Museum Building History

Museum Building History

The Museum building was constructed in stages between 1865 and 1882.  It housed the Telegraph Office from 1865 and then the Wollongong Post and Telegraph Office from 1870 until 1892.  At the time that the building was erected, Market Square was the commercial centre of Wollongong due to its proximity to the harbour.

The Telegraph Office was completed in 1865 at a cost of £670.  It had a single storey and a shingle roof with a central foyer.  The telegraph office was on the on east side with a separate transmission room now used as a staff kitchen.  The Telegraph Station Manager, Richard Willis, was appointed in 1862.

In 1869 a tender was let for building extensions in order to accommodate the post office.  The work involved the addition of three western rooms – post office, mail room (now the stairwell) and the Post Master’s Office. At the same time, work was undertaken on the eastern side to extend the Telegraph Office by joining it with the transmission and battery rooms.  In 1870, Philip Mackel was appointed Master of the Post and Telegraph Office.

The Colonial Architect drew up plans in 1880 for the upper storey and the work was completed in 1882.  The new space provided living accommodation for the Post Master and his family.  In 1885, a new battery room was built on the western boundary.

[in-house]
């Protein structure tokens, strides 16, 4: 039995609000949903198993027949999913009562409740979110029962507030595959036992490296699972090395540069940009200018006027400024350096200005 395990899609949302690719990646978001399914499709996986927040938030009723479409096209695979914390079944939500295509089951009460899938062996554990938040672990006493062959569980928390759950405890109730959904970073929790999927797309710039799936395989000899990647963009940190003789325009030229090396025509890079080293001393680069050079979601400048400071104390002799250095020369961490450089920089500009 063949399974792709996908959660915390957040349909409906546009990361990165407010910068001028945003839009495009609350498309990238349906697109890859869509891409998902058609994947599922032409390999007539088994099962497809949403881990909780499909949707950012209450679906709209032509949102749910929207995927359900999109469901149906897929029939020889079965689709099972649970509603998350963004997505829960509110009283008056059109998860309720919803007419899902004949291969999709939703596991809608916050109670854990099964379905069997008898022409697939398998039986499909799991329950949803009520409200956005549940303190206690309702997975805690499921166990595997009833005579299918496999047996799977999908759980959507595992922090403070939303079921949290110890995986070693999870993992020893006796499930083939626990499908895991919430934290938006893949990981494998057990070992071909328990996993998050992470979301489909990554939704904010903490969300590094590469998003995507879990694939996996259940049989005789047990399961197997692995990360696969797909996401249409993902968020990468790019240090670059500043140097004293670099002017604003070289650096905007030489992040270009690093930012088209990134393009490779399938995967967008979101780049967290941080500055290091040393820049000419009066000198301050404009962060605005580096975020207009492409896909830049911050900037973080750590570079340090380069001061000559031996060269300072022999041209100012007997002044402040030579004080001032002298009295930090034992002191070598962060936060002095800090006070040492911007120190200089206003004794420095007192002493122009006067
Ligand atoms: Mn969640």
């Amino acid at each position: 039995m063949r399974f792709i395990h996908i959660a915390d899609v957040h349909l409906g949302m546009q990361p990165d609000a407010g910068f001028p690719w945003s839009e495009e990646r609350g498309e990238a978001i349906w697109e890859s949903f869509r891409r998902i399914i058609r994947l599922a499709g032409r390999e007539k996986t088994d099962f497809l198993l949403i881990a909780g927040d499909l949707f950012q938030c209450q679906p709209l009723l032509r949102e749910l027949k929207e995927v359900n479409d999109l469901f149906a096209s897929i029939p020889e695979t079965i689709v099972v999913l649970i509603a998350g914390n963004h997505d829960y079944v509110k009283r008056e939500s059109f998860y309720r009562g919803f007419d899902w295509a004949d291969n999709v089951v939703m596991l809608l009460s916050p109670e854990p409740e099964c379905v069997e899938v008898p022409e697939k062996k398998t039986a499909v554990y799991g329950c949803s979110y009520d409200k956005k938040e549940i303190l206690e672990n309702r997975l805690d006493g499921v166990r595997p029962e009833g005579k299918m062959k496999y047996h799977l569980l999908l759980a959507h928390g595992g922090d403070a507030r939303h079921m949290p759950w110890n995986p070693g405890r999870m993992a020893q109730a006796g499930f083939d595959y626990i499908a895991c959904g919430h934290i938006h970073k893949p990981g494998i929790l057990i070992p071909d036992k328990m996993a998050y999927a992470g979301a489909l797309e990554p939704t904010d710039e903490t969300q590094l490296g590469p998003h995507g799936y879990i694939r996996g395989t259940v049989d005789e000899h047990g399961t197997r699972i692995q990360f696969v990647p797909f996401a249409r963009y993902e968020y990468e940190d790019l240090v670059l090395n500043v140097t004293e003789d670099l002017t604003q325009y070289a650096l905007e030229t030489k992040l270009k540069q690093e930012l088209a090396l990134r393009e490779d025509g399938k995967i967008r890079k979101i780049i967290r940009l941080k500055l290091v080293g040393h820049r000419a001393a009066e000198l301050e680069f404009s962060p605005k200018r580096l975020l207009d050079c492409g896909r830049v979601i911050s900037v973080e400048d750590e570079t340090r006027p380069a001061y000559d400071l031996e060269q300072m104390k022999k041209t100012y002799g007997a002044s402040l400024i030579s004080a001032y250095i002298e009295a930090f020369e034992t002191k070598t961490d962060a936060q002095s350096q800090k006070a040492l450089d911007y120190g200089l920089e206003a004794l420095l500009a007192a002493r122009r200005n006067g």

The construction of the railway hastened the development of Crown Street as the commercial centre of the town.  In 1888 Francis Woodward MP made a suggestion that a new Post Office be built in Crown Street.  The new Post Office was completed in 1892 adjacent to the Town Hall.  The former Post Office became the offices of the Wollongong Harbour Trust until the Trust folded in 1895.  The Department of Public Works assumed control of the building and it was used by a variety of government offices including the Dole Office that distributed food and clothing relief during the 1930s Depression.  During the Second World War the Recruiting Office used the building and a brick air raid shelter was built.  Tenants after the War included the Electoral Office 1946-47, Motor Registry 1947 to 1964 and the Department of Labour and Industry till 1966.

Control of the building passed to the Wollongong City Council in 1966 and the ground floor rooms were offered to the Illawarra Historical Society for use as a museum.  The Electoral Office continued to use the air raid shelter for storage, the Civil Defence Organisation occupied two upstairs rooms and the other rooms upstairs were leased as a flat.

The Society was the sole tenant by the end of 1968 and commenced a programme of adding buildings in the yard.  The blacksmith’s shop was opened in May 1972, and the first stage of the farm shed commenced in 1979.  A storeroom and the southern part of the farm shed were added in 1983.

Ownership of building transferred to Wollongong City Council in 1978 and the National Trust of Australia classified the building in 1985.

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